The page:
New Medical Support Team Reduces Musculoskeletal Mental Health Issues > Air Force > Show Articles

One of the first multidisciplinary medical operational support teams in the Air Force worked to reduce musculoskeletal and psychiatric problems in Hill Air Force Base.

The five-person team, consisting of an exercise physiologist, clinical psychologist, clinical social worker, physical therapist and strength conditioning coach, embeds with high-risk units for up to six months to achieve the desired results.

“What we’re really trying to do is look at the broader, long-term things that cause musculoskeletal and mental health problems so we can help the department make adjustments to prevent future injuries or mental health crises “said Bill Gownes, a specialist with the base operations support team”

Risk data collected by 75th Medical Group over the past year, identified high-risk units of the installation.

“We take the data and go to the leadership of the top unit pairs on the base and explain what we’re seeing and what we can do to help,” Goins said. “The departments were extremely receptive and excited to invite us.”

Once on the ward, the OST uses a four-phase approach to determine how best to help reduce musculoskeletal and mental health problems and establish in-house support when they move to the next unit.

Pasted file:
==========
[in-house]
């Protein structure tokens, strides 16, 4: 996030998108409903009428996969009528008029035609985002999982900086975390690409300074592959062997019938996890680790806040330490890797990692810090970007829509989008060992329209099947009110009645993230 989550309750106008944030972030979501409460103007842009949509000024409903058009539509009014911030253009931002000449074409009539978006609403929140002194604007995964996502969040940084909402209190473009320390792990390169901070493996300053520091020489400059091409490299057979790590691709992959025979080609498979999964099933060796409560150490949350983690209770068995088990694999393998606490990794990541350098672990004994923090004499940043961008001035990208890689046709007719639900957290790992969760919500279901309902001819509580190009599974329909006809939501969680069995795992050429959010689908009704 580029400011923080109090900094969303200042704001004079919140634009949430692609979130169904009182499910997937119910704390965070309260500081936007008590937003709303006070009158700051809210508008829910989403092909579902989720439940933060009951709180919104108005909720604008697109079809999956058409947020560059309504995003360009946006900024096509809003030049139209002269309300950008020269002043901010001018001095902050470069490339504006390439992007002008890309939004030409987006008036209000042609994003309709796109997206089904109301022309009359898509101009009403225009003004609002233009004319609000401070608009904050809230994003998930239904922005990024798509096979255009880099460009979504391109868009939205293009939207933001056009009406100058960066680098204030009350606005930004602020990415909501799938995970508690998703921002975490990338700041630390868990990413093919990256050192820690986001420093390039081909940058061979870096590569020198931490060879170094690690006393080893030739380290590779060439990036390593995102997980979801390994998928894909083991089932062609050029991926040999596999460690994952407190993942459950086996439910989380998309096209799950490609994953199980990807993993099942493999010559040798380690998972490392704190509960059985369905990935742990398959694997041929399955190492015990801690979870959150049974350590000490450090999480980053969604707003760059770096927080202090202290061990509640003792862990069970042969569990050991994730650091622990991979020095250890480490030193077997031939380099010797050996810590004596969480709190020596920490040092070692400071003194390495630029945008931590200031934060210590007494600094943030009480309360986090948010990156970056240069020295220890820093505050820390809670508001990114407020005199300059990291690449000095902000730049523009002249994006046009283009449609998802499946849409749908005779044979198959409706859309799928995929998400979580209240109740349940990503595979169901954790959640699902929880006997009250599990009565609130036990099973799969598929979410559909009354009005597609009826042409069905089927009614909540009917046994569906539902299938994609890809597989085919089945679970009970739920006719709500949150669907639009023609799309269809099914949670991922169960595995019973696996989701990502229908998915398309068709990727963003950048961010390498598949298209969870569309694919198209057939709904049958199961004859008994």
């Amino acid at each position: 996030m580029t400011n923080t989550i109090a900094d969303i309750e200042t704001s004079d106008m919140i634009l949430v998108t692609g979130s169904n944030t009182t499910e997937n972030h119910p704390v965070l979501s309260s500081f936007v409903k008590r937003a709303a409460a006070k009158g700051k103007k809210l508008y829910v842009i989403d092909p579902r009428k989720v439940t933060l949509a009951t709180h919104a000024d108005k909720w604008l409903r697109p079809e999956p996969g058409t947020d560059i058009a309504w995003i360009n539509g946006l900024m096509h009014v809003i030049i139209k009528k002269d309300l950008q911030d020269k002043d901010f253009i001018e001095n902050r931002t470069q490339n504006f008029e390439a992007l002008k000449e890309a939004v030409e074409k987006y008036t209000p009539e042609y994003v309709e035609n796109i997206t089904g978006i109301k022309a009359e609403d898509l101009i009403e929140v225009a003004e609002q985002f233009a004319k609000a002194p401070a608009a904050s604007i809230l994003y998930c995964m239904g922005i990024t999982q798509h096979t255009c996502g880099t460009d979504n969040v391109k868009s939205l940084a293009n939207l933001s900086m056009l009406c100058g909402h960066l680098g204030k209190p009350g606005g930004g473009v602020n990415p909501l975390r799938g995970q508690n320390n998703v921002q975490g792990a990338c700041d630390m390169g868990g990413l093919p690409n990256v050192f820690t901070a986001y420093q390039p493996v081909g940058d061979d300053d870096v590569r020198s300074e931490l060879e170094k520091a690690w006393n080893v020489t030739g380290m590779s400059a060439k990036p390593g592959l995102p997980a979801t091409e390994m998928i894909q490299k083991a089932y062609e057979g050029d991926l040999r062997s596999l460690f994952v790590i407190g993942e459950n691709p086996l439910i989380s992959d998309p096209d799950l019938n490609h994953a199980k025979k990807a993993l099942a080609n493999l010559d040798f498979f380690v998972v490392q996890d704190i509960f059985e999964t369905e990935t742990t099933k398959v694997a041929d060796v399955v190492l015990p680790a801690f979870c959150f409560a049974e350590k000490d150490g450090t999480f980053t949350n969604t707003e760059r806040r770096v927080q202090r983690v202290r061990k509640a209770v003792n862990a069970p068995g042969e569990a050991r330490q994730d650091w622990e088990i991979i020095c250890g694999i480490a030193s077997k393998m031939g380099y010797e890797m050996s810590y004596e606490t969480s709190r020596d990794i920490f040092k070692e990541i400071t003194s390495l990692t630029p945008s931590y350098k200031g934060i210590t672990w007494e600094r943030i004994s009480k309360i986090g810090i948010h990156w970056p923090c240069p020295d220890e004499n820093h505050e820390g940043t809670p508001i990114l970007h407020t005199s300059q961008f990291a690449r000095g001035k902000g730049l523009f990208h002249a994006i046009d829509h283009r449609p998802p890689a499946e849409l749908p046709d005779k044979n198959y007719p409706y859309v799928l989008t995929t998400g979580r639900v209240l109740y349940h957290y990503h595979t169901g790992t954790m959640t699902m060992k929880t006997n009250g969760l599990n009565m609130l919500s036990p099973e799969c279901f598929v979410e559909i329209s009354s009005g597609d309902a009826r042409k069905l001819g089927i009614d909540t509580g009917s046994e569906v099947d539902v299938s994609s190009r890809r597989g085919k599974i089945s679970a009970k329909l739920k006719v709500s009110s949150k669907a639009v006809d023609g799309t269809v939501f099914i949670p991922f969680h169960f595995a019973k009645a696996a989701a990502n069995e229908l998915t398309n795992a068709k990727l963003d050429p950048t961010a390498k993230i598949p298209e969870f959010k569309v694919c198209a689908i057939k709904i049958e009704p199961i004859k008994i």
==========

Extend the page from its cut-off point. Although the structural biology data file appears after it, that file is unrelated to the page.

The team works side-by-side with department members, in every section and every shift, to experience what Airmen experience on the job and build trust with them.

“We’re out there trying to build trust and break down barriers so that they give us concerns,” Goins said. “We assess a couple’s needs, work in their sections with them and find out what they want and need. Then we get to work helping the airmen”

During a recent embedding opportunity with the 75th Security Forces Squadron, OST noticed a lack of shoulder mobility from people wearing their required gear.

The team’s physical therapist made suggestions about what squadron members could do before putting on their gear and when they put their arms down to help reduce repetitive use injuries.

Goins said OST reduced lower back pain profiles by 75 percent during their time at the 75th SFS.

“When we went into the unit, their musculoskeletal profile risk and mental health profile risk was the 12th highest out of 82 security forces units in the Air Force,” he said. “When we left, they were 75 out of 82.”

An essential part of what the OST does is help the squadron build and expand what it can do without the team around and establish contacts where the team can return for support.

“We are developing the response team to optimize the squadron’s performance,” Goins said. “These are people in the unit so when we move on to our next location, those people can continue the good work after we leave.”

Gownes said the OST concept is important to the Air Force right now because instead of waiting for people to break, it faces it before the break happens.

“We do physically and mentally demanding jobs and people fall apart,” he said. “It’s not unique to the Air Force, it’s just people. I am excited for airmen to have access to these specialties and knowledge in prevention.

Every Air Force base is expected to have OST services within the next three to five years.

“Our goal is to make Airmen better for themselves, their families and the Air Force,” Goins said. “It’s an exciting thing, for sure.”

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